September 2016
Volume 57, Issue 12
Open Access
ARVO Annual Meeting Abstract  |   September 2016
Uveitic Glaucoma: Long-term Clinical Outcome and Risk Factors for Progression
Author Affiliations & Notes
  • Yael Sharon
    Ophthalmology, Rabin Medical Center - Beilinson Hospital, Petach-Tikva, Israel
  • Ronit Friling
    Ophthalmology, Rabin Medical Center - Beilinson Hospital, Petach-Tikva, Israel
    Ophthalmology, Schneider Children’s Medical Center of Israel, Petach-Tikva, Israel
  • moshe lusky
    Ophthalmology, Rabin Medical Center - Beilinson Hospital, Petach-Tikva, Israel
  • Belén Quizhpe Campoverde
    Ophthalmology, Hadassah University Hospital, Jerusalem, Israel
  • Amer Radgonde
    Ophthalmology, Hadassah University Hospital, Jerusalem, Israel
  • Michal Kramer
    Ophthalmology, Rabin Medical Center - Beilinson Hospital, Petach-Tikva, Israel
  • Footnotes
    Commercial Relationships   Yael Sharon, None; Ronit Friling, None; moshe lusky, None; Belén Quizhpe Campoverde, None; Amer Radgonde , None; Michal Kramer, None
  • Footnotes
    Support  None
Investigative Ophthalmology & Visual Science September 2016, Vol.57, 4125. doi:
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      Yael Sharon, Ronit Friling, moshe lusky, Belén Quizhpe Campoverde, Amer Radgonde, Michal Kramer; Uveitic Glaucoma: Long-term Clinical Outcome and Risk Factors for Progression. Invest. Ophthalmol. Vis. Sci. 2016;57(12):4125.

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      © ARVO (1962-2015); The Authors (2016-present)

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Abstract

Purpose : To study the long-term clinical outcome of patients with uveitic glaucoma and to identify possible risk factors for disease progression.

Methods : Retrospective case series of patients diagnosed with uveitic glaucoma who attended uveitis and glaucoma clinics at two tertiary university-affiliated medical centers in 2003-2015. Patient- and disease-related data was retrieved from the medical files as follows: demographics, type of uveitis, type and time of glaucoma onset, topical and systemic therapy, and ocular surgeries. Clinical outcome parameters and visual fields measured at baseline, 6 and 12 months, and 2, 3, 5, and 10 years were recorded. Main outcome measure was achievement of treatment goals of maintaining intraocular pressure (IOP) at <21 mmHg and preserving visual field and optic nerve.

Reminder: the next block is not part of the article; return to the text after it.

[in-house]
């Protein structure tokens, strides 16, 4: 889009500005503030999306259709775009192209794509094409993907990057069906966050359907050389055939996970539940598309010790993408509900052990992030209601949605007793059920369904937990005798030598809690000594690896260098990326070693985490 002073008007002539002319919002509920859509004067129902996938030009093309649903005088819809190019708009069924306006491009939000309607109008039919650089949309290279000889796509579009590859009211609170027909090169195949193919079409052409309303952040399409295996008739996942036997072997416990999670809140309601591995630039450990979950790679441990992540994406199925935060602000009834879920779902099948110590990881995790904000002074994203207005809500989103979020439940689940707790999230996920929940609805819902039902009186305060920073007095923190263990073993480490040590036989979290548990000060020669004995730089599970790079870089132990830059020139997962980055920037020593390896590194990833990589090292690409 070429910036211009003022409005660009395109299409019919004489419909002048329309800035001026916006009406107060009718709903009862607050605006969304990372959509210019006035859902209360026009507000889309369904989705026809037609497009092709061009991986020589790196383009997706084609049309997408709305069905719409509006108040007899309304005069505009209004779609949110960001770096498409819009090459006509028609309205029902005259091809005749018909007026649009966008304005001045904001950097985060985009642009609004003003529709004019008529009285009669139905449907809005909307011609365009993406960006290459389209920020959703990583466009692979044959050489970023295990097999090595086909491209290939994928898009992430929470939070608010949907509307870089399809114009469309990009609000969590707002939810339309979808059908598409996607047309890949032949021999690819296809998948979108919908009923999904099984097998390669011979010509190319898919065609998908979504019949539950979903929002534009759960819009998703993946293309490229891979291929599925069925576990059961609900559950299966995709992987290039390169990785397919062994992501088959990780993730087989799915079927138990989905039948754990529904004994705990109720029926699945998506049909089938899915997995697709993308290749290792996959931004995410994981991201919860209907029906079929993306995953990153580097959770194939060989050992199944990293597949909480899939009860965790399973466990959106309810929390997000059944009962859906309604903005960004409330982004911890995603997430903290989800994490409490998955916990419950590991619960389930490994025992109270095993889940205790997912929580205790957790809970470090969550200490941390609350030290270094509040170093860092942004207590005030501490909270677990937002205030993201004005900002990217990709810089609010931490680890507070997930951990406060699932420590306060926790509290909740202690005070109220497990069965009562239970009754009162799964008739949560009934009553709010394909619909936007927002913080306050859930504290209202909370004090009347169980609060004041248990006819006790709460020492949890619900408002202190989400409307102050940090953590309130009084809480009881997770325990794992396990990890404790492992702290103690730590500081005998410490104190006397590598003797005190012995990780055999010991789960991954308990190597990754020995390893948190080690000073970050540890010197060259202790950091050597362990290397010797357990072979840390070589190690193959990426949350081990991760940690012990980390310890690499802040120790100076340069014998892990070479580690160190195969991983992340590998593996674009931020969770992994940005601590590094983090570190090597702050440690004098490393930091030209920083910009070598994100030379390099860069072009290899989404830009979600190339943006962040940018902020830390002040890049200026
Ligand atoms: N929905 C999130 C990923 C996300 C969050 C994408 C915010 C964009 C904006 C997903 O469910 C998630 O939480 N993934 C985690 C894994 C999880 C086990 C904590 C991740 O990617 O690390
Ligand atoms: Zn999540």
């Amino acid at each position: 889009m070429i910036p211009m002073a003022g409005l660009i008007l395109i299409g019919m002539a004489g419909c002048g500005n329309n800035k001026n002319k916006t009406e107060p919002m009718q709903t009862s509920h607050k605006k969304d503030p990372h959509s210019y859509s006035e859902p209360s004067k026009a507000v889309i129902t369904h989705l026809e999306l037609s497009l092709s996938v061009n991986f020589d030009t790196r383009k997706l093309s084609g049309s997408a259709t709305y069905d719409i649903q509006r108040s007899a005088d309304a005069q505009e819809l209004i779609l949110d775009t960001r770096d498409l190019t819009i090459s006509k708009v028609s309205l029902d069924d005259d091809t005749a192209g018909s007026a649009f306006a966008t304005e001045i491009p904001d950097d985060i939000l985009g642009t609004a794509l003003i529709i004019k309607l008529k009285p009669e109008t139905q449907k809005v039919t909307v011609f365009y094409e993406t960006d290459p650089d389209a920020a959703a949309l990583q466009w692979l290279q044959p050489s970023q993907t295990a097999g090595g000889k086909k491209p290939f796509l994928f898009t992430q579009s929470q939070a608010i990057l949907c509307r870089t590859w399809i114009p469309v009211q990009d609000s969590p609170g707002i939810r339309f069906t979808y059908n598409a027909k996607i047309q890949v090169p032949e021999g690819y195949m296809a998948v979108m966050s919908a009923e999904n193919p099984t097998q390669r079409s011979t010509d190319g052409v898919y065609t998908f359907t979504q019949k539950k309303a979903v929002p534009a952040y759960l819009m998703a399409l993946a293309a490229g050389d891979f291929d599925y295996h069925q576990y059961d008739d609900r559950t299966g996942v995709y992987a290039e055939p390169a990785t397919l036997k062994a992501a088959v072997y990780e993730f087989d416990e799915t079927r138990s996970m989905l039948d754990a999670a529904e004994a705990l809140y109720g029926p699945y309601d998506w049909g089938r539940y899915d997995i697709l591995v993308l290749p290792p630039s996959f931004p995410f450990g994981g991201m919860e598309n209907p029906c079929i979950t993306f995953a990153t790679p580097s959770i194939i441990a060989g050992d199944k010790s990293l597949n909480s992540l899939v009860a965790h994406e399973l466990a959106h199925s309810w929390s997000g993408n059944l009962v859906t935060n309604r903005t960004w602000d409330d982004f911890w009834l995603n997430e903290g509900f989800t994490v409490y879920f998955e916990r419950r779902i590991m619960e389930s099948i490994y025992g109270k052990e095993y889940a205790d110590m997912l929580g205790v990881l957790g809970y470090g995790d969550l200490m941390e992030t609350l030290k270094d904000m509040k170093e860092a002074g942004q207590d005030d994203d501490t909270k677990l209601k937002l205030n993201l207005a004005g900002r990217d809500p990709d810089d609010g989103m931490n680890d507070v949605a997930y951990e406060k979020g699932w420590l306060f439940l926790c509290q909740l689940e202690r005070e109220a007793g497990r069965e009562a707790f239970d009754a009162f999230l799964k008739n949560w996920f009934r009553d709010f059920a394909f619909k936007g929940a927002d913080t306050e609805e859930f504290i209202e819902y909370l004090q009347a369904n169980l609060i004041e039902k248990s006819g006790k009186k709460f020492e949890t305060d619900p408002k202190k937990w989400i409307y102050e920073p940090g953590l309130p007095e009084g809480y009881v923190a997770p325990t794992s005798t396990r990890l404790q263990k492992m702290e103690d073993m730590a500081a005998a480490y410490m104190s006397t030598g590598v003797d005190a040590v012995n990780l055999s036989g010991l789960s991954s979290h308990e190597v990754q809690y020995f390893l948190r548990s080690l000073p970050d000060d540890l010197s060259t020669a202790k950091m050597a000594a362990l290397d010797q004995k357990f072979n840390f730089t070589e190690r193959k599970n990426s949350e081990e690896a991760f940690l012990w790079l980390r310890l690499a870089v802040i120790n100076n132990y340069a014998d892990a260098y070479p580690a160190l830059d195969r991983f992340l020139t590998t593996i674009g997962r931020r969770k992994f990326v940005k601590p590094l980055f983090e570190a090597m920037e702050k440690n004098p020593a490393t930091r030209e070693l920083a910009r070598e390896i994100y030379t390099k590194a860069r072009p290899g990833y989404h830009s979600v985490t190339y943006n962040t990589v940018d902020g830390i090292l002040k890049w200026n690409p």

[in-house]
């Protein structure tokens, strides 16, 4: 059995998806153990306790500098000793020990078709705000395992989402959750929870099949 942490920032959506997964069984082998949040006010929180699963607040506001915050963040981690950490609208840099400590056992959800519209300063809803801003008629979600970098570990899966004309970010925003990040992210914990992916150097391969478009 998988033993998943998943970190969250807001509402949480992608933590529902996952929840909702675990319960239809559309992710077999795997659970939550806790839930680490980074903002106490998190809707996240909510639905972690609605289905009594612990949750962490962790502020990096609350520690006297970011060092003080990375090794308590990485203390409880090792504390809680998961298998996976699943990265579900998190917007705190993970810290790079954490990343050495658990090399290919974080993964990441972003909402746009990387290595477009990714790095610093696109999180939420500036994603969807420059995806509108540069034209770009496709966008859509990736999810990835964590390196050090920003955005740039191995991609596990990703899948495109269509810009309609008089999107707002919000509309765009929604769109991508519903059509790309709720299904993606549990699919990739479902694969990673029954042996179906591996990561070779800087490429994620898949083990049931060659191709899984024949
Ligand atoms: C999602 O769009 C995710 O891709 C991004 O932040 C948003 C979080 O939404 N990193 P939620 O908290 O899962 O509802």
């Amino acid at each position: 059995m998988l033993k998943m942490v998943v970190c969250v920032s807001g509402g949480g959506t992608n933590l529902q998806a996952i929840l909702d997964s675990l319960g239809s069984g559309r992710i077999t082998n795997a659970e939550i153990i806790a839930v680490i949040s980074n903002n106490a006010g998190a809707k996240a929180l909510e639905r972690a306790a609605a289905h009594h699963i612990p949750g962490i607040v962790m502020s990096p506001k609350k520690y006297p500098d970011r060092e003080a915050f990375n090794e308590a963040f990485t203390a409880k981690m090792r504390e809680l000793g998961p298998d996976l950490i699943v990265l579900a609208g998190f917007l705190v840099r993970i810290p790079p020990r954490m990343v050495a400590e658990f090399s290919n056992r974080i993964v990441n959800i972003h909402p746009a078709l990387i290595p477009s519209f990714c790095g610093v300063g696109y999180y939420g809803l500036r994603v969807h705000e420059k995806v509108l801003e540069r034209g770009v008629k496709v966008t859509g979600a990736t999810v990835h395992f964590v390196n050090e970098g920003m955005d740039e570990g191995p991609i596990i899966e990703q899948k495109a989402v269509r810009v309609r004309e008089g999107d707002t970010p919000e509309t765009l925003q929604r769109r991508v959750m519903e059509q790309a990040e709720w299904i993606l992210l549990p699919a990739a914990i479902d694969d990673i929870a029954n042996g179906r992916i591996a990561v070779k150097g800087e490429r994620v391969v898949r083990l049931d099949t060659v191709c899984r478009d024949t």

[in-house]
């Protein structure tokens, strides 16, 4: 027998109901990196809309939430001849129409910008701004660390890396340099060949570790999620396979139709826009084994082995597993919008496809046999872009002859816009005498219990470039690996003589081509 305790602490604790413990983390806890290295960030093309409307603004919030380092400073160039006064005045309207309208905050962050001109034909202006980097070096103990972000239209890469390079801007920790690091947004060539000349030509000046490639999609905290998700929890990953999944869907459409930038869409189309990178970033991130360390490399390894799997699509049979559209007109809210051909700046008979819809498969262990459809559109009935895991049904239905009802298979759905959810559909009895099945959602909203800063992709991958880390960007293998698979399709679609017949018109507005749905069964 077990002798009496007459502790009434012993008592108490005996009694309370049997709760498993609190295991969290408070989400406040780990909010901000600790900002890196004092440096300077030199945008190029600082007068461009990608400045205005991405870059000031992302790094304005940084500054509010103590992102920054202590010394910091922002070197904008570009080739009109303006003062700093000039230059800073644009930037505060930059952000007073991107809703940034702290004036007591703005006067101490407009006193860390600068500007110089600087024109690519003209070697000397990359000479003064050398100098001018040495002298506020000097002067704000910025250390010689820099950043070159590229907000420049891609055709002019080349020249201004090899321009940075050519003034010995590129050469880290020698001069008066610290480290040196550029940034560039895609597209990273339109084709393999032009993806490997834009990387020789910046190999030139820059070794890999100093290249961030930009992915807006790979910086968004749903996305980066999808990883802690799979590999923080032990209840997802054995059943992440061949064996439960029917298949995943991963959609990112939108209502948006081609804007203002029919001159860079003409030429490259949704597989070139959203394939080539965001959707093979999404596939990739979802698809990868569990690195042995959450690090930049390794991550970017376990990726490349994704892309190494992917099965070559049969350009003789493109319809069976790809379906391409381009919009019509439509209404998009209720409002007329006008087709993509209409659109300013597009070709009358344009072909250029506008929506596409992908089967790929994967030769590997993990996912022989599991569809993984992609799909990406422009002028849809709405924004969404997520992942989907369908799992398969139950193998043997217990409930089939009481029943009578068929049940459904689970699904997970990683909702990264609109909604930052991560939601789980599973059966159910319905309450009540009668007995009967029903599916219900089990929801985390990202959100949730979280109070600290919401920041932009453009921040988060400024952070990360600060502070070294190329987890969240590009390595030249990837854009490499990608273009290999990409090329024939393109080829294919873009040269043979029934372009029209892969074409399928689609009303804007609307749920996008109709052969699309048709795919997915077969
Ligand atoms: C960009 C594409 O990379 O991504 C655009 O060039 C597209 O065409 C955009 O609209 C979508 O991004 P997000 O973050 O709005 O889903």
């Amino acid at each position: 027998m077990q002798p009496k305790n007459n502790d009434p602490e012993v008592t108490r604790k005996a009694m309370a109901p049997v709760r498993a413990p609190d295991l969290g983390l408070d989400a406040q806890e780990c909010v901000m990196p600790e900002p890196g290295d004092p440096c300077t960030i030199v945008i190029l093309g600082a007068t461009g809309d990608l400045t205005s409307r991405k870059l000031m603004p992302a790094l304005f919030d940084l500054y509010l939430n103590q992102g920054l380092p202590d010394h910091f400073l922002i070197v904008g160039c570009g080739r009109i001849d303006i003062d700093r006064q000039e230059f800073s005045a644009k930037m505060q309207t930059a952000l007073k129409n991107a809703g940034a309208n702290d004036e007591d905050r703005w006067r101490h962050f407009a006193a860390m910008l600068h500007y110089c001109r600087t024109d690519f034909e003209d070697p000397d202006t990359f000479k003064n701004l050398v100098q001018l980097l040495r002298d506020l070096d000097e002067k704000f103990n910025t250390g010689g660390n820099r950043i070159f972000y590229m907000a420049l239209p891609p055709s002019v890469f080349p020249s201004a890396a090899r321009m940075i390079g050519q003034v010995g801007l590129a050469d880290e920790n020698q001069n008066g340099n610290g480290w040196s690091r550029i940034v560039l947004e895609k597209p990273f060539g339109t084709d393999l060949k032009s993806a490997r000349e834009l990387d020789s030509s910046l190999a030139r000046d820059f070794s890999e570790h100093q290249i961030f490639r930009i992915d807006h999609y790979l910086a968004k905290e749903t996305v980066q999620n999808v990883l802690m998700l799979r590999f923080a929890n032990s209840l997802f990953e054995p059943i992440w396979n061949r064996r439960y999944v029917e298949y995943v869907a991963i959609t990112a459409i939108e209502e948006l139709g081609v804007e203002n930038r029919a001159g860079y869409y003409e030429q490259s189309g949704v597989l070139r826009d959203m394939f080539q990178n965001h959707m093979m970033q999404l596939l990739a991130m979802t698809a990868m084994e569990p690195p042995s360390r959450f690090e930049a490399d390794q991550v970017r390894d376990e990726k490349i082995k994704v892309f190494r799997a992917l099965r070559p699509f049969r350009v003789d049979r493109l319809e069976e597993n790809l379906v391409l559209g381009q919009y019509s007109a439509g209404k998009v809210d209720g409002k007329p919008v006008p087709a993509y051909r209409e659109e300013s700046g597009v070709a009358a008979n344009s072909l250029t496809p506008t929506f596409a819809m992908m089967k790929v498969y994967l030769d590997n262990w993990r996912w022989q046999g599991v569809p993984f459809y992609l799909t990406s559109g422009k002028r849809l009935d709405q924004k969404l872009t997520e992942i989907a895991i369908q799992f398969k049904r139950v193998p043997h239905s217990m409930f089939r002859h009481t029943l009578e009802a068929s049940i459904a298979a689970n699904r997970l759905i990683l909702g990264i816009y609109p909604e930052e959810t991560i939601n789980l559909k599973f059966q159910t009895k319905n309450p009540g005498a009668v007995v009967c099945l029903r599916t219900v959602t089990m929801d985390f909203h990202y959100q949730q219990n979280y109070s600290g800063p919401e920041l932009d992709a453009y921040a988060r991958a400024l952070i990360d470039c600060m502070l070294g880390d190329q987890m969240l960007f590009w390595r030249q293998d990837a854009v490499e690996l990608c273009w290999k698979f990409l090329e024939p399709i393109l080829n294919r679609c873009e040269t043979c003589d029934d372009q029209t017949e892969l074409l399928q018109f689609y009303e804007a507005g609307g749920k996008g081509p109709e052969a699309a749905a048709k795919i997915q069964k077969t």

Results : The study group included 34 patients (53 eyes), 20 adults and 14 children. The most common type of uveitis was idiopathic chronic anterior uveitis (83% of eyes); the most common type of glaucoma was chronic open-angle glaucoma (79% of eyes). Mean follow-up time was 7 years. Sixty-two percent of eyes were steroid responders. Seventy-three percent of eyes required long-term therapy to control IOP. Sixty nine percent of eyes had a normal IOP at ≥2 years' follow-up. There was a significant association of higher IOP and greater number of IOP-lowering medications with posterior synechiae, peripheral anterior synechiae, treatment with topical and systemic steroids, and longer duration of immunomodulatory therapy (P<0.05). Glaucomatous visual field defects developed in 49% of eyes; trabeculectomy was required in 32%. Mean cup-to-disc ratio was significantly higher at the last follow up (P<0.05), but the visual field loss did not progress in most patients.

Conclusions : Chronic severe uveitis, expressed by the presence of structural complications and the need for immunomodulatory therapy, is associated with high IOP and with the need for more IOP lowering medications. However, uveitis severity is unrelated to glaucomatous damage. In the majority of our patients, treatment successfully maintains a balanced state between control of the inflammatory process and prevention of glaucomatous optic neuropathy.


This is an abstract that was submitted for the 2016 ARVO Annual Meeting, held in Seattle, Wash., May 1-5, 2016.

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